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PostPosted: Sun Mar 11, 2018 9:57 am
 


Title: History teacher wants Indigenous view added to offensive Old Montreal plaque
Category: History
Posted By: Hyack
Date: 2018-03-10 17:12:47
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PostPosted: Sun Mar 11, 2018 9:57 am
 


Why don't we just throw out all the history books and let the natives write new ones. I am sure we will get a truthful, balanced account of what actually happened way back before any of us were born. /s


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PostPosted: Sun Mar 11, 2018 10:49 am
 


It's just like the Cornwallis controversy in Nova Scotia. Why did he place a bounty on natives? They were killing settlers.


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PostPosted: Sun Mar 11, 2018 12:53 pm
 


No no no no no. Natives are always only the victims. Whites are always only the perpetrators. That is the only allowable history as decided by our ruling class. Get it together, people, or it's dismissal from your employment and then off to the re-education & apology camp, err, school for you.


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PostPosted: Sun Mar 11, 2018 3:30 pm
 


Thanos wrote:
Get it together, people, or it's dismissal from your employment and then off to the re-education & apology camp, err, school for you.


Yeah, with special drama classes led by a special substitute teacher.


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PostPosted: Mon Mar 12, 2018 10:31 am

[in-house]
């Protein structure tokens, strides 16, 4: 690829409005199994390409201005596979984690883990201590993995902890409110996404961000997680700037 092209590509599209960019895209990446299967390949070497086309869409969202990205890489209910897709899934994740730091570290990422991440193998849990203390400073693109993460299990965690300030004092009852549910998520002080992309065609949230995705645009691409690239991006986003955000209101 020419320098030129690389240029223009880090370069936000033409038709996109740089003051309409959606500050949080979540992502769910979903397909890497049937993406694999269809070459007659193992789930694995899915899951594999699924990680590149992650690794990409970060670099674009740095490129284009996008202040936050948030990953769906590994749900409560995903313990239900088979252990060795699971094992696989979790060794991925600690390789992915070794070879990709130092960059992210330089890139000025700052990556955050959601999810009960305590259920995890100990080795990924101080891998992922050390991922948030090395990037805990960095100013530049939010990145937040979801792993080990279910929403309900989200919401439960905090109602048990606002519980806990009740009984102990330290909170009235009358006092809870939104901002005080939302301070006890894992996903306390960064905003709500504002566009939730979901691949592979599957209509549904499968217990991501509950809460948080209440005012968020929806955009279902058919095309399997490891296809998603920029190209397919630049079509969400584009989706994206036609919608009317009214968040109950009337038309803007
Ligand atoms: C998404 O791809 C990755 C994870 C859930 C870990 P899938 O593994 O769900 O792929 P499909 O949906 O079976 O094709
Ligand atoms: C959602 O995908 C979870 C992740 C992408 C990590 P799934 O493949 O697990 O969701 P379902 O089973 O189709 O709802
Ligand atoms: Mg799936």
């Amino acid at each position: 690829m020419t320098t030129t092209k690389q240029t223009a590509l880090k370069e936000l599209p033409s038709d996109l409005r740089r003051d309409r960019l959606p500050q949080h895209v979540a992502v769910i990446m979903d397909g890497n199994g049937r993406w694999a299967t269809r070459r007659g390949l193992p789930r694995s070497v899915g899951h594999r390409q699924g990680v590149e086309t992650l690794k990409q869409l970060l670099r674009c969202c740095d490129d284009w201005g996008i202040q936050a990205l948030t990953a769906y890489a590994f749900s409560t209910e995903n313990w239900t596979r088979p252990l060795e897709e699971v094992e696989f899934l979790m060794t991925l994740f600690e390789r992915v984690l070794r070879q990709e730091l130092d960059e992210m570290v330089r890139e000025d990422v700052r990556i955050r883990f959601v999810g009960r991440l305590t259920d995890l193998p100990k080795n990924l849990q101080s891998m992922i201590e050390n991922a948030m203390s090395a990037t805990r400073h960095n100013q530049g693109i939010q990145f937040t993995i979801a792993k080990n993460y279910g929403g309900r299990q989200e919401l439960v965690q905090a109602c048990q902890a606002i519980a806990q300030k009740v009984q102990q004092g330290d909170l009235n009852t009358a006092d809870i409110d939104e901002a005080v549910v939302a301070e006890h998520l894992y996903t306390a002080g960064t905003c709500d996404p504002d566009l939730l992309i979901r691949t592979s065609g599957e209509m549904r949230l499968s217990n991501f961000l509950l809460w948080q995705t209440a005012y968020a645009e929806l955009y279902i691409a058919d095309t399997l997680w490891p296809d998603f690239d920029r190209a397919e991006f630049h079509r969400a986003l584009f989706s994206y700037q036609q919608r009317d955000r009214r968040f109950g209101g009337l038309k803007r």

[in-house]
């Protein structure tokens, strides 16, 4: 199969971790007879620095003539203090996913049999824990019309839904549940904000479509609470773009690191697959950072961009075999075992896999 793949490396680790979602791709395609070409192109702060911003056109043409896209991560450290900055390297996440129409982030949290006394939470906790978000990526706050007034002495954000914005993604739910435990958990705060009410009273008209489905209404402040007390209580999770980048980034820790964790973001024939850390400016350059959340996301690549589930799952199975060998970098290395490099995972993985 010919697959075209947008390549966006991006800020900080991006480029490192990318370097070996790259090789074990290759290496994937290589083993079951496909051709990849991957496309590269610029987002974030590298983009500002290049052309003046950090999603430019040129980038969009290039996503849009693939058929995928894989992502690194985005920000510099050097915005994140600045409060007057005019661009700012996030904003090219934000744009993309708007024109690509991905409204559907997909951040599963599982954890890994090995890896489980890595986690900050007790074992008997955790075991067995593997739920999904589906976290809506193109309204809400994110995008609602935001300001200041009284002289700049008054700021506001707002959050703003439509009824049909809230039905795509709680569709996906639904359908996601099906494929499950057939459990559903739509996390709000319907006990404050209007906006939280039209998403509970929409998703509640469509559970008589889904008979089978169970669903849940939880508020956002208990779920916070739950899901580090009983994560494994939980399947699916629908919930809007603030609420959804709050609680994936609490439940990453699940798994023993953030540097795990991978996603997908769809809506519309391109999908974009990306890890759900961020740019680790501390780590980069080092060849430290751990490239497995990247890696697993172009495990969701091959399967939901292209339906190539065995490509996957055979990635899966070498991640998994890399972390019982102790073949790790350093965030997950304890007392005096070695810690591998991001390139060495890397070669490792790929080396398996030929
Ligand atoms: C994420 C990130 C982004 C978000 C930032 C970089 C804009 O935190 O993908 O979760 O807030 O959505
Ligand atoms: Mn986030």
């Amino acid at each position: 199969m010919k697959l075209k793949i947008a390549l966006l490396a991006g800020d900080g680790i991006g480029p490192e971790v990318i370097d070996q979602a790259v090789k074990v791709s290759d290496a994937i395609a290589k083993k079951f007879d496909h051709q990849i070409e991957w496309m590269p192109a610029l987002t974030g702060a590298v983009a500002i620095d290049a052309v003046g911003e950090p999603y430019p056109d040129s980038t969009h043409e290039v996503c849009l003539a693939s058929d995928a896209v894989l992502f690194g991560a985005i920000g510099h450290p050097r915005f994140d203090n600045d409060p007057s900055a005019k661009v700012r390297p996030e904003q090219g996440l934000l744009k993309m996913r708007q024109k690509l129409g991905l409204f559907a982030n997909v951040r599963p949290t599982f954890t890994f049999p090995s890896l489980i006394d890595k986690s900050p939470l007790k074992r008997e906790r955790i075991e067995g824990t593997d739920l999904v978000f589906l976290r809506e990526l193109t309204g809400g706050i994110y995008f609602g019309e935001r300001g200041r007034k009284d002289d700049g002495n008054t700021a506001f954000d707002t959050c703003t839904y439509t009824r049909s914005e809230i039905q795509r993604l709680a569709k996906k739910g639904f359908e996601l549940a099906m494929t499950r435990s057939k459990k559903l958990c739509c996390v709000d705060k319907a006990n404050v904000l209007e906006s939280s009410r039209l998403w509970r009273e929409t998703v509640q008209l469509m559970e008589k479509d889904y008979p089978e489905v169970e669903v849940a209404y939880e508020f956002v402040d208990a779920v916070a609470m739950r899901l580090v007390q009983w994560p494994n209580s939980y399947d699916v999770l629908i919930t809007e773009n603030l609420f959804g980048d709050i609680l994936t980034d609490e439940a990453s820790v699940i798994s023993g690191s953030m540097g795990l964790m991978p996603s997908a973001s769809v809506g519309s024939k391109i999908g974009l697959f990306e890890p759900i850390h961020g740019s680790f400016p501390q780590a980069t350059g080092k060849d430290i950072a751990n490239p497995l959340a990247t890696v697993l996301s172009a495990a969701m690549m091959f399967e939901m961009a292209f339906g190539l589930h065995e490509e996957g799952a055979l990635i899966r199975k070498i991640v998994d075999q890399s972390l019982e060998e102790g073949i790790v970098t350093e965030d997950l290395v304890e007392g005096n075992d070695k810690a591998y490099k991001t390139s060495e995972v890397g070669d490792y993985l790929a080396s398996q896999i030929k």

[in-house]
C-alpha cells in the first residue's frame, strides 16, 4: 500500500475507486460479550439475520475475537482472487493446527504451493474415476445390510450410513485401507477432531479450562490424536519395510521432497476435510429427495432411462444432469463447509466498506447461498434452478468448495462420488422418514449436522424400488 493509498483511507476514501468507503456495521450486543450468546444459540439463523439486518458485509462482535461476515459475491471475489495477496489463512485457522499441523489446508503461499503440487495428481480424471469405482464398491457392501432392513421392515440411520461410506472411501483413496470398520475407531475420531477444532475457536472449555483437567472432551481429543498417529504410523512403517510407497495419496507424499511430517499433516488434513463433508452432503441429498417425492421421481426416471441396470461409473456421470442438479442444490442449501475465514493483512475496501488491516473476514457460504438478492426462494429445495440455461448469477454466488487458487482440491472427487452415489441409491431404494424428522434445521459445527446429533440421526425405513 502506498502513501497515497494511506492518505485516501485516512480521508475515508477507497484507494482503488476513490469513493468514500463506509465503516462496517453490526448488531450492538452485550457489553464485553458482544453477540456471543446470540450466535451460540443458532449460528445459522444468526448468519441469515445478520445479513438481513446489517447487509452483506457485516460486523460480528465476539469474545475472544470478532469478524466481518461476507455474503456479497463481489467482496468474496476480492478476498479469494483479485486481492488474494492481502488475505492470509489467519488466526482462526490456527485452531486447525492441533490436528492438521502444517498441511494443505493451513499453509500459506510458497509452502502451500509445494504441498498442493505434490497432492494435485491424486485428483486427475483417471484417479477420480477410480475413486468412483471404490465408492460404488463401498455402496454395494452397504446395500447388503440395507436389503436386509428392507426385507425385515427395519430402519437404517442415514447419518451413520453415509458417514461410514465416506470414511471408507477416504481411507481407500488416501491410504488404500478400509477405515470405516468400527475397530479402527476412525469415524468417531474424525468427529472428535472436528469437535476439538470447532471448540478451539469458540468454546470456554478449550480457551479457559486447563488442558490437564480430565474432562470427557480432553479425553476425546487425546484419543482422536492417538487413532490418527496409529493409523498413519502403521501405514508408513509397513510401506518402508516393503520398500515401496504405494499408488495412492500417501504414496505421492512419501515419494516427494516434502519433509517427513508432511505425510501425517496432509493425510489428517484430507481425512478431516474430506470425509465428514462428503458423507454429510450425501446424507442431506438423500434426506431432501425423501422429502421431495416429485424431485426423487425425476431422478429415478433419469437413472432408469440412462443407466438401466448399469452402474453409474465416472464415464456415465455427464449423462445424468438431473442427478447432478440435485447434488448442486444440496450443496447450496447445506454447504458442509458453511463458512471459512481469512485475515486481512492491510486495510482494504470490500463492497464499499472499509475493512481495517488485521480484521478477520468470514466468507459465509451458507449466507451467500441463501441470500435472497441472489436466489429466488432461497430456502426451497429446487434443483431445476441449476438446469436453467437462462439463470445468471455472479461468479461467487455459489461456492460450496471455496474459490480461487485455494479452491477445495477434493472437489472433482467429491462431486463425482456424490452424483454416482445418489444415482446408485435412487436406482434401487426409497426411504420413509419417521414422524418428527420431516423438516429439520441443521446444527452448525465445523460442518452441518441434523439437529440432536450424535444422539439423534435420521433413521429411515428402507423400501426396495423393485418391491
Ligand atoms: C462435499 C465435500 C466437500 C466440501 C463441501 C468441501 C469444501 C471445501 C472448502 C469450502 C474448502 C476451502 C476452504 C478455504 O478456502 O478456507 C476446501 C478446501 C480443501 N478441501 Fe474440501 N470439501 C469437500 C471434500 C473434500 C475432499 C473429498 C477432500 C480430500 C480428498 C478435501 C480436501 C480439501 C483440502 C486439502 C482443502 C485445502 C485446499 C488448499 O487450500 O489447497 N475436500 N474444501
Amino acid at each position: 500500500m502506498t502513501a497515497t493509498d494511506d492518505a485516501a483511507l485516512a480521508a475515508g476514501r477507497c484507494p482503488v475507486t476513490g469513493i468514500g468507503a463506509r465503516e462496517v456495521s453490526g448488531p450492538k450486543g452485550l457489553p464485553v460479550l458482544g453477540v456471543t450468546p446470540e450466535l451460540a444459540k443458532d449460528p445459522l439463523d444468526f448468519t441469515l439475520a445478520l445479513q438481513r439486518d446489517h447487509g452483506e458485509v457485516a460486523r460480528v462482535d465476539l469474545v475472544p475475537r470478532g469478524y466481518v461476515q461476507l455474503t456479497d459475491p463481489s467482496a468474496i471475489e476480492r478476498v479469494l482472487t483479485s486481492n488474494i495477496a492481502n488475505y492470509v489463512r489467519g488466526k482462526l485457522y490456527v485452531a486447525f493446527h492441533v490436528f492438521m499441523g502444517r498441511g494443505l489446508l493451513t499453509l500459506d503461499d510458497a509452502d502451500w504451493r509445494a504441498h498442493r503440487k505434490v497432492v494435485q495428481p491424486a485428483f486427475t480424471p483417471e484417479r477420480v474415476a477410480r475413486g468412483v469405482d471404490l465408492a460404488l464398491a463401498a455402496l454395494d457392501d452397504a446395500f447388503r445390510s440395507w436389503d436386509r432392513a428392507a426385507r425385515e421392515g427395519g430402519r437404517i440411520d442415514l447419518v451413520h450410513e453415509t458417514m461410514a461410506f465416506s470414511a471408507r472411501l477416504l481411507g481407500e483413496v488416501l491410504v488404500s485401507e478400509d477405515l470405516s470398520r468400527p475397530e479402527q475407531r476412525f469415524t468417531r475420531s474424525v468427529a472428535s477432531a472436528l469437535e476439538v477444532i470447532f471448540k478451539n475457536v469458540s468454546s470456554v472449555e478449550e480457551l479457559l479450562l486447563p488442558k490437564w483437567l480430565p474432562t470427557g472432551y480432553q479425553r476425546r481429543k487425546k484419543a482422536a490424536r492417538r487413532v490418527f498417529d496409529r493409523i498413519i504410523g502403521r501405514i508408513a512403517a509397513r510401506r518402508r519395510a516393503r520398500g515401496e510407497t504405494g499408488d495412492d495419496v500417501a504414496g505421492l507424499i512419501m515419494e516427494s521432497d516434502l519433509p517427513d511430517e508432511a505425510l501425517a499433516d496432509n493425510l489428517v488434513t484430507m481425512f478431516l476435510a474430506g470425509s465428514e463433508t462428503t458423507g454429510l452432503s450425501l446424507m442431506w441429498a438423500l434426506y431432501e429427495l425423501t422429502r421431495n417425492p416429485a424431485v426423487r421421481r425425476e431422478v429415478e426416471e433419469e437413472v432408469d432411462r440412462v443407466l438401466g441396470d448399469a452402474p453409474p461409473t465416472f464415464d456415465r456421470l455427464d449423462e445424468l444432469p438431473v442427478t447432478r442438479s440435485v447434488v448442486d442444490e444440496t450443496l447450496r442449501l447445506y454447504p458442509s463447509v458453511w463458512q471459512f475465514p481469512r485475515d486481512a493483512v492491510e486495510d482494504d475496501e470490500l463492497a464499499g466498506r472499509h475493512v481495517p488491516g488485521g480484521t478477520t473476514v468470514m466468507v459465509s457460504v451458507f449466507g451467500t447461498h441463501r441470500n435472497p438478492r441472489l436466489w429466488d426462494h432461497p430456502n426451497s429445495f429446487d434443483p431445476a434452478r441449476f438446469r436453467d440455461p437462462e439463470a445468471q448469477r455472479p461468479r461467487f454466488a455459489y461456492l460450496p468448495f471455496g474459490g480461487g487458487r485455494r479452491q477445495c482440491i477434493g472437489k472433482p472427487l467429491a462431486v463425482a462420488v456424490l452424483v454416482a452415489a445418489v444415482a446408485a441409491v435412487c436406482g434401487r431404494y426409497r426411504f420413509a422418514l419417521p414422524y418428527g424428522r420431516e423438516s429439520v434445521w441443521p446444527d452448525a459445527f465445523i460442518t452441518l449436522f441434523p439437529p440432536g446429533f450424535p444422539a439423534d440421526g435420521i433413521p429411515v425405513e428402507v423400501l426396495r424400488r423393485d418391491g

Okay, devil's advocate time (again):

This Michael Rice guy isn't talking about removing or erasing the European settlement history of the area. He just wants some additional context given to it. With John A. Macdonald, for instance, for all his accomplishments his actions also made life hell for Indigenous people. And it's one thing for us to insist that Indigenous people should respect the Treaties...when our own implementation of them has been shit and there are many parts of Canada where no Treaty was signed, such as Montreal and almost all of B.C., so the land title issue is still up in the air there.

I've been wrestling with this issue for a while now, and I've written about it before on CKA. It's one thing for me to be told I have no right to take pride anything about my history and heritage, and I oppose that as much as anyone. But at the same time, it's important-especially in Canada-to try and better understand the other side of the story.

It's the same thing in understanding why Albertans like Thanos and Bootlegga are so pissed off with B.C.'s opposition to pipelines being built through their territory. To people outside Alberta, it just looks like we want to force other people to accept the risk of pipeline spills while we get to collect all the money. OTOH, Albertans are more concerned about their livelihoods and believe that the pipeline can bring a lot of economic benefits not just to them but the whole country.

And while British Columbians are pilloried as eco-nuts (and people like Mike Hudema, my former Students Union President in my university days, don't help with that) people there are also concerned about how spills could affect their livelihoods in the fisheries, farming, etc.

That's why the Indigenous side of things is worth considering too. Again, Rice isn't advocating taking down the plaque, just adding some additional context. There's still a lot of things people don't get about Indigenous issues in Canada, and they need to be heard. It's not about shaming our heritage, but getting a better understanding of it.


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PostPosted: Mon Mar 12, 2018 10:39 am